The figure of Abraham creates a covenantal framework for biblical theology that allows baptism to be considered in relation to the Bible's developing story line. On this credobaptists and paedobaptists agree. I suggest, however, that reflecting on Abraham also requires baptism to be located in relation to the doctrines of Christology and anthropology, and the theology of divine agency in covenant signs, in a way which points to the validity and beauty of infant baptism. Locating baptism in this way sketches a theology of paedobaptism which has a richer view of Jesus, a more attractive understanding of creation, and a more powerful conception of what God is doing in the sacraments than is present in credobaptist theology.
Within the intra-Reformed debate over baptism, covenant theology is a crucial aspect in determining one's position. This paper argues that a proper understanding of the trajectory of the Abrahamic covenant necessitates credobaptism. In particular it explores the idea of covenant fidelity, noting the requirement and failure under the old administration, and the fulfilment in Christ as he exhausts covenant curses, and fulfils the righteous requirements. As a consequence, New Covenant children of Abraham are born of the Spirit, and trace their Abrahamic sonship through faith-union with Christ. The result is that their covenant status is sure and unbreakable.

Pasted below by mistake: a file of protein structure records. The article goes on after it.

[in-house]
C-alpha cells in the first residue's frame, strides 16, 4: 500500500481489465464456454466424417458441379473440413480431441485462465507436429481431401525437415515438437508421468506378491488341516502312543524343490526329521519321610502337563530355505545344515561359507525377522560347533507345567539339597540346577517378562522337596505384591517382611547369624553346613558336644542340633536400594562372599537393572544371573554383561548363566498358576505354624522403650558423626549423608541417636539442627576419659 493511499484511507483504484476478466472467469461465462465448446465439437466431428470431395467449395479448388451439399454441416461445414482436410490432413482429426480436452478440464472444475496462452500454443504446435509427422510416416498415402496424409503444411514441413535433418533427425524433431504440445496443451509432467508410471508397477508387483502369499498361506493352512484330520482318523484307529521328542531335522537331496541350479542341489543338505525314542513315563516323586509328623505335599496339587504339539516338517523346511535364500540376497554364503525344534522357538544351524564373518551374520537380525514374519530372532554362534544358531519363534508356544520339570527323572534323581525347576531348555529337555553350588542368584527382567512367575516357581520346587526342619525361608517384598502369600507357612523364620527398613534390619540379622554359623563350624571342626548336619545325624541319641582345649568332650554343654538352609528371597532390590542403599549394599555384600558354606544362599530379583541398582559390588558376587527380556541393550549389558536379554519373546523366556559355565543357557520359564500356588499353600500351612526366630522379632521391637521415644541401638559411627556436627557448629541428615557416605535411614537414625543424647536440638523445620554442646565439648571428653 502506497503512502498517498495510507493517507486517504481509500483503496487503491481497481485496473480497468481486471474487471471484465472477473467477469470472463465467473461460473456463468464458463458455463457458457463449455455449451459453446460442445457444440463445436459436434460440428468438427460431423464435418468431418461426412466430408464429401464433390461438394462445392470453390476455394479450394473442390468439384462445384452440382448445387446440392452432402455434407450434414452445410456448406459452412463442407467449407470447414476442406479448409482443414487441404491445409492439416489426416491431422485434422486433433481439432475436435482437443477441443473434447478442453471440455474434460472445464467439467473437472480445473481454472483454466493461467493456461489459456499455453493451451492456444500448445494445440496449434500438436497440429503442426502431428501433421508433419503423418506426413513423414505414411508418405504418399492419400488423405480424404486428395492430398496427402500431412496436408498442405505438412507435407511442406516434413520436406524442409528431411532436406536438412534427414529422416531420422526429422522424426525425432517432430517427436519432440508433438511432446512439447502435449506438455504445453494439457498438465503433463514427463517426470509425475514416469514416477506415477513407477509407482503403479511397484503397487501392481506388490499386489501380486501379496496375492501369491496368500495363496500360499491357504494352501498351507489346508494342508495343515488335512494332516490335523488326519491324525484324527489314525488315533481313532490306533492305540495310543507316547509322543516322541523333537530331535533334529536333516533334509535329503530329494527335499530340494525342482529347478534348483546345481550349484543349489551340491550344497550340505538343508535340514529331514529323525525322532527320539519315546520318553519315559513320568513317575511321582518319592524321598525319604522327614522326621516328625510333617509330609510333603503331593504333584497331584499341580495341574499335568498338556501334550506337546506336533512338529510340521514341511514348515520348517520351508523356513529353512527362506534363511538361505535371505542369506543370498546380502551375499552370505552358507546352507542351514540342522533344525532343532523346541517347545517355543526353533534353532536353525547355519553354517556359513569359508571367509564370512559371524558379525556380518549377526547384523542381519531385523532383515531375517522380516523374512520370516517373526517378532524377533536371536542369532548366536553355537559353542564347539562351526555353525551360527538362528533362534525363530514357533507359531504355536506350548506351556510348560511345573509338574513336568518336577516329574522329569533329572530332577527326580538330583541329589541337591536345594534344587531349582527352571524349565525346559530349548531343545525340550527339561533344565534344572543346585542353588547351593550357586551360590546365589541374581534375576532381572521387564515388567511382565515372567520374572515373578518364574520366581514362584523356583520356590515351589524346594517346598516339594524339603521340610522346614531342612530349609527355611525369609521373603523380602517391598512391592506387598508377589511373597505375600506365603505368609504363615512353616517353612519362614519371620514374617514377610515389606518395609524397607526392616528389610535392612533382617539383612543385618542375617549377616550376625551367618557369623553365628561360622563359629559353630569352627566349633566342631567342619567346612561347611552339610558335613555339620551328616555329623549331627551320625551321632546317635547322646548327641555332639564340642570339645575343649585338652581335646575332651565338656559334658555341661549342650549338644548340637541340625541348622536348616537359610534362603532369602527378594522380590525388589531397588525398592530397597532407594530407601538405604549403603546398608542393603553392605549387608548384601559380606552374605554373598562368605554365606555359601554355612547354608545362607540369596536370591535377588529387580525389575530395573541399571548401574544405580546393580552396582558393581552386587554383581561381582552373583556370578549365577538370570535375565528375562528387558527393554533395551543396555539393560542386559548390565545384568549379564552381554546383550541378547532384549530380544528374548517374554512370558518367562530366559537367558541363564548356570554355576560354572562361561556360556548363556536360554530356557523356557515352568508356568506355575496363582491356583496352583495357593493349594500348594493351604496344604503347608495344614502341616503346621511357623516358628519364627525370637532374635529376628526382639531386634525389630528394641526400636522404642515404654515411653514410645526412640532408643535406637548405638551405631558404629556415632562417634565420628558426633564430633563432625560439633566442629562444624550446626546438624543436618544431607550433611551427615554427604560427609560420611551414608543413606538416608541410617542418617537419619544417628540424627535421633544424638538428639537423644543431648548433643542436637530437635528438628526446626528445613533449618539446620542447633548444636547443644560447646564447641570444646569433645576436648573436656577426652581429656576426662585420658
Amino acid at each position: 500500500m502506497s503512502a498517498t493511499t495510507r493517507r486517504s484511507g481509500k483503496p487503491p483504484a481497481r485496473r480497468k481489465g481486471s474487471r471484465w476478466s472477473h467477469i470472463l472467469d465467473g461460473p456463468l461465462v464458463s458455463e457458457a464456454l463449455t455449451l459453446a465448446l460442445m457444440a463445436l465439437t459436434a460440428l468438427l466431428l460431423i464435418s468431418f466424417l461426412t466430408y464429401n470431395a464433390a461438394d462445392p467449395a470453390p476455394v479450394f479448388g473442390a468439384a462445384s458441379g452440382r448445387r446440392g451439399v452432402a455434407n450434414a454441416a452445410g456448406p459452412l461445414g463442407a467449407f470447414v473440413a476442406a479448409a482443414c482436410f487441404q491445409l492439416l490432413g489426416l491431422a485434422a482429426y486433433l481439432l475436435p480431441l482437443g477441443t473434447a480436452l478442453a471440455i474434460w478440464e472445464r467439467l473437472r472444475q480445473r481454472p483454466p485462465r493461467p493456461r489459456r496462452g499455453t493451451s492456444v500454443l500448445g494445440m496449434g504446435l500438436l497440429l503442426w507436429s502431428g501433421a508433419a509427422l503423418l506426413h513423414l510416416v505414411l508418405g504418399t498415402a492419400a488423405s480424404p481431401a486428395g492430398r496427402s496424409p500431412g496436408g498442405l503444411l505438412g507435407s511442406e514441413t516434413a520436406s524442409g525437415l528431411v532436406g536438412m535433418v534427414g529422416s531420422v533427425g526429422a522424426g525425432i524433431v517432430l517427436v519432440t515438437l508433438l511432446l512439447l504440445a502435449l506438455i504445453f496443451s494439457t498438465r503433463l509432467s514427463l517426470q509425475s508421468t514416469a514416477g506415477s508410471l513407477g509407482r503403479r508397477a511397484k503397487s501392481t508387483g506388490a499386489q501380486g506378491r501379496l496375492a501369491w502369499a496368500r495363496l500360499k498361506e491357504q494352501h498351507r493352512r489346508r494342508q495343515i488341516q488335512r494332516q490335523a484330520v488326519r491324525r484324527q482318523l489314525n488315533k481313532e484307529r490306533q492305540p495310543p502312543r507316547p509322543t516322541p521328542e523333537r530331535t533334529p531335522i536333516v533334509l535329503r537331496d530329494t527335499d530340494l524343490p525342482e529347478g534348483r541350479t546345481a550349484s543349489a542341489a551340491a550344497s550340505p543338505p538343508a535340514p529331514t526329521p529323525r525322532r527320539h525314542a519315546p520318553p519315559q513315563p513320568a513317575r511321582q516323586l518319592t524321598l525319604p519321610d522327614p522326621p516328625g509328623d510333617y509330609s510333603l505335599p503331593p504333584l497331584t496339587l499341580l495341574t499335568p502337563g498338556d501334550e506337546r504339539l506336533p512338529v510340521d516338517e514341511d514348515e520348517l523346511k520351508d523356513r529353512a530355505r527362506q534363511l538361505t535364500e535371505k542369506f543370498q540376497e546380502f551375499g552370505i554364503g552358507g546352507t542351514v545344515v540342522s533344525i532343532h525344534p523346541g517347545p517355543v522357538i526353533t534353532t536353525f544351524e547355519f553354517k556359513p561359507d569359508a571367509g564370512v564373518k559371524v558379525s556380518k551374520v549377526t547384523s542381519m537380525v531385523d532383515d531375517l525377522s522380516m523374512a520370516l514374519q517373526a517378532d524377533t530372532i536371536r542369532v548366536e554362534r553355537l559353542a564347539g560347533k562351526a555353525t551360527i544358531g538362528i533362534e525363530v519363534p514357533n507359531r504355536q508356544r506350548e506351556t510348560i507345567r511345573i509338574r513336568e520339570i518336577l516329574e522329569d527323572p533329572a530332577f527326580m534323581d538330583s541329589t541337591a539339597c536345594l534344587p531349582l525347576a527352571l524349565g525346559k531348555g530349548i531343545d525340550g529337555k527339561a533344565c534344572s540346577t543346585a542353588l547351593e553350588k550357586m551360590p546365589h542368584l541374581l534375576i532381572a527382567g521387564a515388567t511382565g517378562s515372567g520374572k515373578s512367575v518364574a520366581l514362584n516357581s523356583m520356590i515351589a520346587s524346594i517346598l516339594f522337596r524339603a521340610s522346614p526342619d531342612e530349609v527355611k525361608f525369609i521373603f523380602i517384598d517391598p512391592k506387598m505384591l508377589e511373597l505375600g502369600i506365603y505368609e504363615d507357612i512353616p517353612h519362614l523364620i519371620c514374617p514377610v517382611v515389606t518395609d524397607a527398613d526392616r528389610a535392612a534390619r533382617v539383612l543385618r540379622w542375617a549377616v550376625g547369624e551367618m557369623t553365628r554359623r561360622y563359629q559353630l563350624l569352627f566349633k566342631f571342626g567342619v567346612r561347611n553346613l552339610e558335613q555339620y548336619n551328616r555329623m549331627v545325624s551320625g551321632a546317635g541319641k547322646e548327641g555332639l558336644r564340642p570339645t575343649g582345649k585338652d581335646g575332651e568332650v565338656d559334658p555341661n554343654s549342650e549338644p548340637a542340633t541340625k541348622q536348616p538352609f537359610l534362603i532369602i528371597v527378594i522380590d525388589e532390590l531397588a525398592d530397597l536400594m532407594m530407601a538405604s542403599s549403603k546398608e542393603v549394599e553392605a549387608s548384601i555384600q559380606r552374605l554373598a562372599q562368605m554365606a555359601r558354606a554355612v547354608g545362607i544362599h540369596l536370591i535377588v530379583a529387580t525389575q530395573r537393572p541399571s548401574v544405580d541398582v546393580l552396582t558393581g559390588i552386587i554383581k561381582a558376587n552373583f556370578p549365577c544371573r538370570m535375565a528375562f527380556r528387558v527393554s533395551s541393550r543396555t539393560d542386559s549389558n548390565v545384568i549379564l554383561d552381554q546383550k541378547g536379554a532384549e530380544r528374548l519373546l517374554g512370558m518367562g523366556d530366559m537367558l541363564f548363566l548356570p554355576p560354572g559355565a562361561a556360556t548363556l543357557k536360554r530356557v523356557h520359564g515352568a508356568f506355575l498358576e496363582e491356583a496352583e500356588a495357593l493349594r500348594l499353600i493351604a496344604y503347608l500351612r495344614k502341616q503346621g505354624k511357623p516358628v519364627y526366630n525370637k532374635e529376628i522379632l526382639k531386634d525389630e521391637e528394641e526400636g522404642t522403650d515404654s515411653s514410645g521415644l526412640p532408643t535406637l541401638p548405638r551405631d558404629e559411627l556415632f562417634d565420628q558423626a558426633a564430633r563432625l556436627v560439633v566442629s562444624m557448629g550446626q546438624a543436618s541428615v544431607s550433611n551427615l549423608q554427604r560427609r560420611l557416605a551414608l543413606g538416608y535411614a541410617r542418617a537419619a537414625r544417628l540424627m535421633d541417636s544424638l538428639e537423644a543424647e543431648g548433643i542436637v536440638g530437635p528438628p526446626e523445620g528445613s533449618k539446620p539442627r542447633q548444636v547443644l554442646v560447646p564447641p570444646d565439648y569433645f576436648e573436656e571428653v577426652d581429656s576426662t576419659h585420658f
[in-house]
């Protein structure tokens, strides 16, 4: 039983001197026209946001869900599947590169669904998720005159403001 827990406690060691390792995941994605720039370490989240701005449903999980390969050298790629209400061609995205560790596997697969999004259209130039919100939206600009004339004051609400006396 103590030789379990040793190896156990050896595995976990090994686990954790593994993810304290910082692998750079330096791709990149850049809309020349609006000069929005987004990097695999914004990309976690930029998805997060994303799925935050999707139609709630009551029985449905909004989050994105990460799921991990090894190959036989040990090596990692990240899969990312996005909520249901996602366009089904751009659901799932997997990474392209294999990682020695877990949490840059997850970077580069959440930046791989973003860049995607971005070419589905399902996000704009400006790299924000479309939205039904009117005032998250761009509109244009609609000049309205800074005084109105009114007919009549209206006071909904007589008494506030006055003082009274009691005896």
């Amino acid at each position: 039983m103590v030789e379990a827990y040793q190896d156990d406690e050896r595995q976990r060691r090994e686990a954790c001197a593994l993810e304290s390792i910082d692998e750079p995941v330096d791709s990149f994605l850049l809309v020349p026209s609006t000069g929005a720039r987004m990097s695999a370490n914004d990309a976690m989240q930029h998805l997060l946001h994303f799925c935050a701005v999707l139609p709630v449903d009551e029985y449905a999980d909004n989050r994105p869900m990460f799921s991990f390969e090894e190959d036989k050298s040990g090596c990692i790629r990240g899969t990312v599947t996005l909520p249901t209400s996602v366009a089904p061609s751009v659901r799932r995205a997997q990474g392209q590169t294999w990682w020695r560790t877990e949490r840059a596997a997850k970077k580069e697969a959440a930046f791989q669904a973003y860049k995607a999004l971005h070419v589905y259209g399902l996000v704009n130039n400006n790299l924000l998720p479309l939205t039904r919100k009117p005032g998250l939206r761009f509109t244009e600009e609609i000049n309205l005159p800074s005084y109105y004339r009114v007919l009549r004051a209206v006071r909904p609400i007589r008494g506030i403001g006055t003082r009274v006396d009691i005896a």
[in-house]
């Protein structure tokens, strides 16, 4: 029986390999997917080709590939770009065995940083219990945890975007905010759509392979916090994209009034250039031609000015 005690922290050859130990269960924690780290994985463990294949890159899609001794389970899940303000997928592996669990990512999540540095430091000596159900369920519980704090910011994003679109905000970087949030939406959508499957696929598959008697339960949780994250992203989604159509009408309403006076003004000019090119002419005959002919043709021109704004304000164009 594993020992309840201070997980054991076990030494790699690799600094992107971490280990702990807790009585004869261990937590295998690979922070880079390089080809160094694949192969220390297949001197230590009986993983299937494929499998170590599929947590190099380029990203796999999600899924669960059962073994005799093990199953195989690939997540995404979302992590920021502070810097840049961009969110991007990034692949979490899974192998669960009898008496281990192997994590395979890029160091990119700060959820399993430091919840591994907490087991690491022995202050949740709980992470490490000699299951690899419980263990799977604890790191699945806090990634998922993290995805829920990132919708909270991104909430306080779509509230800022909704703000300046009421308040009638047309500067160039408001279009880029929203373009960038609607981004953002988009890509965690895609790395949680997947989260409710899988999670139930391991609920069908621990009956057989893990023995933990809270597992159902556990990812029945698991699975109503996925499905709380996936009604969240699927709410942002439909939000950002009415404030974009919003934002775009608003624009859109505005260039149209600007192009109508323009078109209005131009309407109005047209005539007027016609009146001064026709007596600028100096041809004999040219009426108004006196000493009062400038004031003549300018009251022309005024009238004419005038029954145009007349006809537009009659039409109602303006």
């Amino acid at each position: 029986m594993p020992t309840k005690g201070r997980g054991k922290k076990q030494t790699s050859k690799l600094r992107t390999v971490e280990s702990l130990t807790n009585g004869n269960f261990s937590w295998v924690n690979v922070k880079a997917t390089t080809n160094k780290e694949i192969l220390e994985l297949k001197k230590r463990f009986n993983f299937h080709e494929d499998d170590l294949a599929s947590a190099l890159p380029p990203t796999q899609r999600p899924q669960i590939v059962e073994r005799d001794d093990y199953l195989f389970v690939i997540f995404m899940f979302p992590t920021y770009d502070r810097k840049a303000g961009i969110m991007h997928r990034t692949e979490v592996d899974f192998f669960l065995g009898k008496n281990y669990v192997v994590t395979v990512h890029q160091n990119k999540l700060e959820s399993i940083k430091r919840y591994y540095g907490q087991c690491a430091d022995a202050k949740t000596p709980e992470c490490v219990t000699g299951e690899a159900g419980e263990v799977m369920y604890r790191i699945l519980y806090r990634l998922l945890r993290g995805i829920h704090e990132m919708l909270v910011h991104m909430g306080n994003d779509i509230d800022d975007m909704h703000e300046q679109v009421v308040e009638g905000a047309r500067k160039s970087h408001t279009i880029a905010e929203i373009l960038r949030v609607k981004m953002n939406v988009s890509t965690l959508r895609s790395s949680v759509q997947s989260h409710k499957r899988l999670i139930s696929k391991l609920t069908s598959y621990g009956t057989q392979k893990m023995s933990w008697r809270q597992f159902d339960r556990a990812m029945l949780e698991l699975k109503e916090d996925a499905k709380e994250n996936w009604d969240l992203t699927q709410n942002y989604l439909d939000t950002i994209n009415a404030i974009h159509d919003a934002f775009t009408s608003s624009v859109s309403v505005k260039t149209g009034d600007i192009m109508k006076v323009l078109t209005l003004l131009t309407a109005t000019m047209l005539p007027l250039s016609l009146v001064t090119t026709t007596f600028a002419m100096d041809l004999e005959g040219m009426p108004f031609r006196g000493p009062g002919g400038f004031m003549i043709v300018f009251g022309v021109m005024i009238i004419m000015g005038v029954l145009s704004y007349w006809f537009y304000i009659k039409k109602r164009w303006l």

Romans 4 remains a central text in the debate over the New Perspective on
Paul. This article locates that debate in the context of a wider discussion concerning
the place of justification in Paul’s theology before responding to a fresh reading of
Rom 4 by N. T. Wright. His proposal that Abraham’s belief in the God who justifies the
ungodly refers to God’s promise to include the Gentiles is outlined and critiqued with
the aid of Wright’s earlier and rather different readings of the chapter. In closing, the
article accounts for Abraham’s role within the argument of Romans and the place of
justification in Paul’s theology.